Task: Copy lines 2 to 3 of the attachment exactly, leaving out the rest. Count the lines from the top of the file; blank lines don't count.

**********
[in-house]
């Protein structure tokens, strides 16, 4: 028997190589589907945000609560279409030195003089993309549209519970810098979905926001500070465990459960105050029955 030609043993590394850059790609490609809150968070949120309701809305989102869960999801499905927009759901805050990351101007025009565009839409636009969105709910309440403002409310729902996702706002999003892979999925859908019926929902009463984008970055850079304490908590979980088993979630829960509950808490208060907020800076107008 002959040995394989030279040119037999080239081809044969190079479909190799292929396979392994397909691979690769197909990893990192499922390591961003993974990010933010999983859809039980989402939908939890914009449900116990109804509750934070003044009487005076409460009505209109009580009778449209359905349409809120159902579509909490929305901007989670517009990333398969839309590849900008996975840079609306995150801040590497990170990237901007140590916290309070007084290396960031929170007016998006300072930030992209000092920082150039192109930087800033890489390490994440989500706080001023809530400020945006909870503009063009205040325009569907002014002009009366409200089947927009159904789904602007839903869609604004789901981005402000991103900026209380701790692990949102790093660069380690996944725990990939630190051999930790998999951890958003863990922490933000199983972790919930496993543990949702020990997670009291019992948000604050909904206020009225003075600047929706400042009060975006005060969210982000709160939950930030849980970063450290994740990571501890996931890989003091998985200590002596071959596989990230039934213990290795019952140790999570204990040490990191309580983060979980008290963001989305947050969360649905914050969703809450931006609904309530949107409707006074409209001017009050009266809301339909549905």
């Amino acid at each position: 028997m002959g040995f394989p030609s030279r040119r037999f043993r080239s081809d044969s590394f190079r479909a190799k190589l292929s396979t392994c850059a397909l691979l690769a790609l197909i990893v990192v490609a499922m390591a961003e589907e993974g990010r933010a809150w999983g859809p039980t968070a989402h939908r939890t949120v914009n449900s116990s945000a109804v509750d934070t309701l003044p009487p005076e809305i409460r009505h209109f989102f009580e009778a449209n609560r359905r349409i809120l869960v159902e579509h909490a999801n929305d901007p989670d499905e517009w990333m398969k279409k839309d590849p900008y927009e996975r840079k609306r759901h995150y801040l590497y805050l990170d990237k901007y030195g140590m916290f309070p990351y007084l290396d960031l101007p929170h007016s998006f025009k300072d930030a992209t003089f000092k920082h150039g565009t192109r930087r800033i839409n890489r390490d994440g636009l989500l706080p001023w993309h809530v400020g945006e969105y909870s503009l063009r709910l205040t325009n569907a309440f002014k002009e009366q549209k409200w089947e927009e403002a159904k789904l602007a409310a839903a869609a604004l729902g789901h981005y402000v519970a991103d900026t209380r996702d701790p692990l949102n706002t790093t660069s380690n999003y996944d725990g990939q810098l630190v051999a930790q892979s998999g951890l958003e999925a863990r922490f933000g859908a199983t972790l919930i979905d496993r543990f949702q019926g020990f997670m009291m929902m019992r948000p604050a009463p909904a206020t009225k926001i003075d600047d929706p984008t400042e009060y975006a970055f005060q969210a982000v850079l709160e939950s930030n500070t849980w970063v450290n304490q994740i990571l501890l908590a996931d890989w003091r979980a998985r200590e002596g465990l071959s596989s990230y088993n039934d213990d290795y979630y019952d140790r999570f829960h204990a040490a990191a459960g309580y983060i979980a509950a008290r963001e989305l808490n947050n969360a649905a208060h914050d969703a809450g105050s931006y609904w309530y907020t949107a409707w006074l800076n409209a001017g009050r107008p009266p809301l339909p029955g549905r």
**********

């Protein structure tokens, strides 16, 4: 028997190589589907945000609560279409030195003089993309549209519970810098979905926001500070465990459960105050029955 030609043993590394850059790609490609809150968070949120309701809305989102869960999801499905927009759901805050990351101007025009565009839409636009969105709910309440403002409310729902996702706002999003892979999925859908019926929902009463984008970055850079304490908590979980088993979630829960509950808490208060907020800076107008 002959040995394989030279040119037999080239081809044969190079479909190799292929396979392994397909691979690769197909990893990192499922390591961003993974990010933010999983859809039980989402939908939890914009449900116990109804509750934070003044009487005076409460009505209109009580009778449209359905349409809120159902579509909490929305901007989670517009990333398969839309590849900008996975840079609306995150801040590497990170990237901007140590916290309070007084290396960031929170007016998006300072930030992209000092920082150039192109930087800033890489390490994440989500706080001023809530400020945006909870503009063009205040325009569907002014002009009366409200089947927009159904789904602007839903869609604004789901981005402000991103900026209380701790692990949102790093660069380690996944725990990939630190051999930790998999951890958003863990922490933000199983972790919930496993543990949702020990997670009291019992948000604050909904206020009225003075600047929706400042009060975006005060969210982000709160939950930030849980970063450290994740990571501890996931890989003091998985200590002596071959596989990230039934213990290795019952140790999570204990040490990191309580983060979980008290963001989305947050969360649905914050969703809450931006609904309530949107409707006074409209001017009050009266809301339909549905």
């Amino acid at each position: 028997m002959g040995f394989p030609s030279r040119r037999f043993r080239s081809d044969s590394f190079r479909a190799k190589l292929s396979t392994c850059a397909l691979l690769a790609l197909i990893v990192v490609a499922m390591a961003e589907e993974g990010r933010a809150w999983g859809p039980t968070a989402h939908r939890t949120v914009n449900s116990s945000a109804v509750d934070t309701l003044p009487p005076e809305i409460r009505h209109f989102f009580e009778a449209n609560r359905r349409i809120l869960v159902e579509h909490a999801n929305d901007p989670d499905e517009w990333m398969k279409k839309d590849p900008y927009e996975r840079k609306r759901h995150y801040l590497y805050l990170d990237k901007y030195g140590m916290f309070p990351y007084l290396d960031l101007p929170h007016s998006f025009k300072d930030a992209t003089f000092k920082h150039g565009t192109r930087r800033i839409n890489r390490d994440g636009l989500l706080p001023w993309h809530v400020g945006e969105y909870s503009l063009r709910l205040t325009n569907a309440f002014k002009e009366q549209k409200w089947e927009e403002a159904k789904l602007a409310a839903a869609a604004l729902g789901h981005y402000v519970a991103d900026t209380r996702d701790p692990l949102n706002t790093t660069s380690n999003y996944d725990g990939q810098l630190v051999a930790q892979s998999g951890l958003e999925a863990r922490f933000g859908a199983t972790l919930i979905d496993r543990f949702q019926g020990f997670m009291m929902m019992r948000p604050a009463p909904a206020t009225k926001i003075d600047d929706p984008t400042e009060y975006a970055f005060q969210a982000v850079l709160e939950s930030n500070t849980w970063v450290n304490q994740i990571l501890l908590a996931d890989w003091r979980a998985r200590e002596g465990l071959s596989s990230y088993n039934d213990d290795y979630y019952d140790r999570f829960h204990a040490a990191a459960g309580y983060i979980a509950a008290r963001e989305l808490n947050n969360a649905a208060h914050d969703a809450g105050s931006y609904w309530y907020t949107a409707w006074l800076n409209a001017g009050r107008p009266p809301l339909p029955g549905r």